Family members of the six people slain at the Sikh Temple in Oak Creek, shared their grief and consolation Friday and offered reflections on their loved ones to a crowd of hundreds gathered in the Oak Creek High School gymnasium. Dignitaries, including U.S. Attorney General Eric Holder expressed condolences to the community during the joint funeral for the six.
“Although we have been brought together by an unspeakable and devastating tragedy, we are bound together by much more. We are united today not only by a shared sense of loss, but also by a common belief in the healing power of faith,” Holder said.
Governor Scott Walker also shared sympathy and appreciation.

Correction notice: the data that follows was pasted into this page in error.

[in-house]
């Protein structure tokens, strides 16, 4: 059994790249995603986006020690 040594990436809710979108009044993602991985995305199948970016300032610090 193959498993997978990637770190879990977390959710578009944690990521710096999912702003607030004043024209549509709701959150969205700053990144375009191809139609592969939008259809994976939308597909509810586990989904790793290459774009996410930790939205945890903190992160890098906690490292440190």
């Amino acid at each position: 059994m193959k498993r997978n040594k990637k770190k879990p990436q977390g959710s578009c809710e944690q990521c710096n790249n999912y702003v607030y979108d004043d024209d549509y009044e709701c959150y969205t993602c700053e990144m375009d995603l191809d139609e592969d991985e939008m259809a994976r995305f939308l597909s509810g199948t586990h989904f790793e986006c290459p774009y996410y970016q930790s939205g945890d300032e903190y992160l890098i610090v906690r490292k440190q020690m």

“Darkness cannot drive out darkness, only light can do that. Hate cannot drive out hate. Only love can do that. These words were written more than four decades ago by the Rev. Dr. Martin Luther King, yet they are just as profoundly appropriate this week. As many of you did, I heard love driving out hate, in the reaction of the members of the Oak Creek Sikh Temple. They revealed their peaceful faith to the world,” Walker said.
Mourners carried in six caskets at the start of the gathering. During the first two hours, hundreds of people formed a line to wind past the caskets and speak with family and friends. A large video screen displayed photos of the six, while a Sikh priest spoke in native Indian Punjabi. Visitors covered their heads, in a traditional Sikh sign of respect for those who have died.
So many people traveled to the funeral, that visitation resumed, after the service.
Members of the Sikh community are returning to their temple, many for the first time since Sunday's shootings. Volunteers gathered earlier to paint walls and replace carpeting, but they will not repair one bullet hole, so it remains a symbol of the lives lost.